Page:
I have represented several clients in the apparel industry. I recently had a consultation with a client that was planning to start a business that sold clothing. Several issues came up during that consultation that are common issues among businesses selling clothing. One of those issues was branding vs. designs.
Often entrepreneurs will often say that they have a great idea for a name or design for their brand which they will put on the clothing they sell. They have a great tag line or design and want put it on t-shirts or some other article of clothing and they will want to protect that tag line or design from being taken by a competitor.
However, they are confusing branding with clothing designs. Branding is the establishing of a trademark or trade name under which a product is sold. The trademark or name identifies the source of the product. Victoria's Secret is the trade name (the brand) for a company that sells women's lingerie. It is the name on the tags on the clothing sold.
On the other hand, the designs, including words, that are placed on clothing are not legally considered trademarks or trade names. Designs are ornamental and not trademarks in that they do not designate the source of the clothing.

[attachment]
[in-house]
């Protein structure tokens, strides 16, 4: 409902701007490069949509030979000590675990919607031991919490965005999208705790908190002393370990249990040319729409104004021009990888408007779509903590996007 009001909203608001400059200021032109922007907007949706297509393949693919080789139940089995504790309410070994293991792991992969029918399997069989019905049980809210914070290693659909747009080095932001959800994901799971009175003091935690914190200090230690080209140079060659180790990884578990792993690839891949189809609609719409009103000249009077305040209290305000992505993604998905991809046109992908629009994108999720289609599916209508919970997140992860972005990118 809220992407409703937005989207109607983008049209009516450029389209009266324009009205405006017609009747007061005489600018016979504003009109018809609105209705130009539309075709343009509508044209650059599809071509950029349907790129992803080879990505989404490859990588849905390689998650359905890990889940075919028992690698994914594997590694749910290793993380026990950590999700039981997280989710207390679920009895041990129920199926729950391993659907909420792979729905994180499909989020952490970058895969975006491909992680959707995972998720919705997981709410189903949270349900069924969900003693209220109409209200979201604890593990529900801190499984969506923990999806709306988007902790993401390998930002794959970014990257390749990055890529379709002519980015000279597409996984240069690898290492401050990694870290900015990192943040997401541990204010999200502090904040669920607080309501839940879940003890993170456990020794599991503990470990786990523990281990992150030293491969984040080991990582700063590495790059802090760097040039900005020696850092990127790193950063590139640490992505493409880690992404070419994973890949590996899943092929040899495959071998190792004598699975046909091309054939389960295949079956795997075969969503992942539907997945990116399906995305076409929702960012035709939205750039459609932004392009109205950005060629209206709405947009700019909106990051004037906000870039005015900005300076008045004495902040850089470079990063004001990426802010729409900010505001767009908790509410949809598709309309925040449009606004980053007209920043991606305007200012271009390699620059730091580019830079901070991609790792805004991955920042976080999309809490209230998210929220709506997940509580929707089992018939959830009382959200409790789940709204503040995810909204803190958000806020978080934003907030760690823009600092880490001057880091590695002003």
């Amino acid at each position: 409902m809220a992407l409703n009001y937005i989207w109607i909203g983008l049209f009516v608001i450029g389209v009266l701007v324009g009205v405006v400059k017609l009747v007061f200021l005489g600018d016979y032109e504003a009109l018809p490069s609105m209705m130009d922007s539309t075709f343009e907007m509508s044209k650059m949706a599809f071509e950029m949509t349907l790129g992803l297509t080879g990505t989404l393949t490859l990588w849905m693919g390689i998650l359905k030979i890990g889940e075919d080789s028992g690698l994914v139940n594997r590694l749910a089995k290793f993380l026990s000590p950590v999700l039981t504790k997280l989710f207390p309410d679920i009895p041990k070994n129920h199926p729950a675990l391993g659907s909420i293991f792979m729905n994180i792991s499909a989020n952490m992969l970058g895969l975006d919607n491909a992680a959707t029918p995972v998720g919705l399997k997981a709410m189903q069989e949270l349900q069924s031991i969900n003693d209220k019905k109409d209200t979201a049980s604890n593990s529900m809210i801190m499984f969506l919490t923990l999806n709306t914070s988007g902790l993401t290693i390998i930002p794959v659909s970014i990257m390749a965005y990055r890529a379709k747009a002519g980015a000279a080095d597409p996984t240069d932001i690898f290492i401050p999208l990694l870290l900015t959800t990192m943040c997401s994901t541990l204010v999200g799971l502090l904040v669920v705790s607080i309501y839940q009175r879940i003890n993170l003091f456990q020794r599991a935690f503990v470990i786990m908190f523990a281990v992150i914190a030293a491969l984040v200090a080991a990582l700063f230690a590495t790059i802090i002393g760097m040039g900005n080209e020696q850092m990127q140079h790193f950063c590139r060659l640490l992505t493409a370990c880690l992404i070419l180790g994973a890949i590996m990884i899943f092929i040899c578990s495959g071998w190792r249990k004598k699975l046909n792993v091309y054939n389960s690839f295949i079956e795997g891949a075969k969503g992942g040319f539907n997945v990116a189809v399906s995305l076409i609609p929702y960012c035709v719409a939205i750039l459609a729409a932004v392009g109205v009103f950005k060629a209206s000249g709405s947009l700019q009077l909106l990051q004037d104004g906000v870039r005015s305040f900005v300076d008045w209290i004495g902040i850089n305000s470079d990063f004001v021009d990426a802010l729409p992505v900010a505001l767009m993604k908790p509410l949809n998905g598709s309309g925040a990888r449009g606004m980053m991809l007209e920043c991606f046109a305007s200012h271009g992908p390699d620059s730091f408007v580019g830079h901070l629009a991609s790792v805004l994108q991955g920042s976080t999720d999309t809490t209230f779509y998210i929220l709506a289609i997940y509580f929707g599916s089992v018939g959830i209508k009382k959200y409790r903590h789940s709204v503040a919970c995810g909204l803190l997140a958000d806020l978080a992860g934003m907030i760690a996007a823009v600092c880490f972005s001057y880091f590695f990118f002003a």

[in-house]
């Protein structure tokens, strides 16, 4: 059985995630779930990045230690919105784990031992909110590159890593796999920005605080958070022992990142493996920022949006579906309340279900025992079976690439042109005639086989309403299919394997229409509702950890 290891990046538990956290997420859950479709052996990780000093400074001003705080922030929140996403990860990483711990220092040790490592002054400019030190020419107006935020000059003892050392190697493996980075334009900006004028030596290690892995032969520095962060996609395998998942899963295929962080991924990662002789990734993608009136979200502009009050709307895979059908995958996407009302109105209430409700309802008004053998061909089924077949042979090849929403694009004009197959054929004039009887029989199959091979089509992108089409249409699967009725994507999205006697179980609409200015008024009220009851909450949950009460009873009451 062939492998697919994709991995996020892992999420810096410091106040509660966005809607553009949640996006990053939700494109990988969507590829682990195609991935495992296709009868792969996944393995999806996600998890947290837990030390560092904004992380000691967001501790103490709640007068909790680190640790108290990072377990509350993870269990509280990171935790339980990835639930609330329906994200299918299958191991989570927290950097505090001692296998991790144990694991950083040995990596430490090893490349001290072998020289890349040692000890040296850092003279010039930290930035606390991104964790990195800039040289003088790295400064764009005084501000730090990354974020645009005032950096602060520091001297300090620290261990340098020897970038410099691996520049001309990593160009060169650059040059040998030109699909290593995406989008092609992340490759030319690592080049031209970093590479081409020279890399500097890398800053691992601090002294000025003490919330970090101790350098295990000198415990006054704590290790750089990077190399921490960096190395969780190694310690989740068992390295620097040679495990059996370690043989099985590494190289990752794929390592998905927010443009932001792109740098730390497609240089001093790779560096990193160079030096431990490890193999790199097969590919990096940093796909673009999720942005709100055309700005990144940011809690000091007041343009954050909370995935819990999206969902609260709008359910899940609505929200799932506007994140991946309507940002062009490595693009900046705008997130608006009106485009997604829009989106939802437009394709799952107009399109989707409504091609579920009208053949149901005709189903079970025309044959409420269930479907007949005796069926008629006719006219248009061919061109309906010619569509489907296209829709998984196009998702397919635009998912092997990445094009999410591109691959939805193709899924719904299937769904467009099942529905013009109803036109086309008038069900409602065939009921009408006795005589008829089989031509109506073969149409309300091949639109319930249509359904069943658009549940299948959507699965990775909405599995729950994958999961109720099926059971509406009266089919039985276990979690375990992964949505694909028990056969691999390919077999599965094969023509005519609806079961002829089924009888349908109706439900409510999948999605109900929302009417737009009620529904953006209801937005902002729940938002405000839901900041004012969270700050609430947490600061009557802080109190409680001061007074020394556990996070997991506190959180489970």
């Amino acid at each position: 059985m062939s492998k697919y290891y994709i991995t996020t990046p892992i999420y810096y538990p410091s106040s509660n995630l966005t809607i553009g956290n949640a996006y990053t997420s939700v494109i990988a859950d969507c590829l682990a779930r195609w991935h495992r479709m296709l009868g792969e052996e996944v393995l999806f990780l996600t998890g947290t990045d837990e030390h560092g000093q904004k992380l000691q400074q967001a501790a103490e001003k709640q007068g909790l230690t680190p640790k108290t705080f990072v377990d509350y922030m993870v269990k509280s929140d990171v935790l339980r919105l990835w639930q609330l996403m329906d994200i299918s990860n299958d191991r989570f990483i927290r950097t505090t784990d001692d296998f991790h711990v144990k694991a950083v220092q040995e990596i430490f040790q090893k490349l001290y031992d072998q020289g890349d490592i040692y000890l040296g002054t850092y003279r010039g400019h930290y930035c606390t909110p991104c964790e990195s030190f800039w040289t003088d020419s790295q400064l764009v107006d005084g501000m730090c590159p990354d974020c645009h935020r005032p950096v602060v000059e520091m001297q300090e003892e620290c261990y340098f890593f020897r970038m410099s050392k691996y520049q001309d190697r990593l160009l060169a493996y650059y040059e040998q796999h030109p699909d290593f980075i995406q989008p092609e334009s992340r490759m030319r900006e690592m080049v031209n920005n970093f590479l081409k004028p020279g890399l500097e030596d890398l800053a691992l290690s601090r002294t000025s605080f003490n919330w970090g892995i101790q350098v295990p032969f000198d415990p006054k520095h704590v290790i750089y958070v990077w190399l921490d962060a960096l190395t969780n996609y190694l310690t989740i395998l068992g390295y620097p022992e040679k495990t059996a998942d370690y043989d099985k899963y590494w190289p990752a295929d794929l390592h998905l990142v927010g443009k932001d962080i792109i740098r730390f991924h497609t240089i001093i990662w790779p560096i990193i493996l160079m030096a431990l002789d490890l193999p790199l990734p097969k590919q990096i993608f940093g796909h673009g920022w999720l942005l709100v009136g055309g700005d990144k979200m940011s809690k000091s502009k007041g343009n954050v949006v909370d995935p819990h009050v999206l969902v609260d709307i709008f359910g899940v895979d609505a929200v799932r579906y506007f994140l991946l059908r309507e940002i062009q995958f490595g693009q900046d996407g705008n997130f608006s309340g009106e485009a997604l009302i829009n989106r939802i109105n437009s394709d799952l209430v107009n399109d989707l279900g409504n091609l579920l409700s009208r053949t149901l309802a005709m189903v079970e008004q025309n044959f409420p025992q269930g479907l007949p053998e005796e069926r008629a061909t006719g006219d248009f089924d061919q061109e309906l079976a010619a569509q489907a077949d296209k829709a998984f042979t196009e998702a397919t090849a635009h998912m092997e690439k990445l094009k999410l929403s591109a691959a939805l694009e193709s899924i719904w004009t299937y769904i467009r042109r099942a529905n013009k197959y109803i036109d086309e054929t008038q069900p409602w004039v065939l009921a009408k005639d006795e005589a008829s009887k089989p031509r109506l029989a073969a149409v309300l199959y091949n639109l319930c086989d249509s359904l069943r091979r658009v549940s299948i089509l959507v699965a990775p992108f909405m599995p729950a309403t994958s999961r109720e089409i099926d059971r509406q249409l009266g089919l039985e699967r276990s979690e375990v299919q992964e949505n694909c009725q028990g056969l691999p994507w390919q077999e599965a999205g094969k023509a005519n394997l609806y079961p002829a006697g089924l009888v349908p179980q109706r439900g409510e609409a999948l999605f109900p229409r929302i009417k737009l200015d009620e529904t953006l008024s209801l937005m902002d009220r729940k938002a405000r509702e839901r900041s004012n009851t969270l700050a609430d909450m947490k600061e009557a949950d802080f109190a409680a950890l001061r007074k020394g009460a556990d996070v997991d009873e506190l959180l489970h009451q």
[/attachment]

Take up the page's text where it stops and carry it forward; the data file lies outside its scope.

Trademarks and trade names are legally protected and can be registered. Designs can not be legally protected in the same way. Unique designs on clothing can be protected under copyright law as long as the design is not part of the clothing design. Clothing designs can not be protected under copyright law.
The bottom line for entrepreneurs in the apparel industry is that they must make a distinction between their brand (that is the trade name of their clothing line) and the designs that they put on their clothing. Of course, sometimes brands will be placed directly on clothing. "Guess" puts its brand directly on its jeans but that brand is also on the clothing tag. Designs without a brand attached to them do not build goodwill.
The distinction is important because designs come and go but brands can be established and remain. For that reason, I advise apparel industry entrepreneurs to focus on their brand and think more in terms of how their designs will promote the brand. This makes for a stronger, legally protectable brand and is good marketing as well.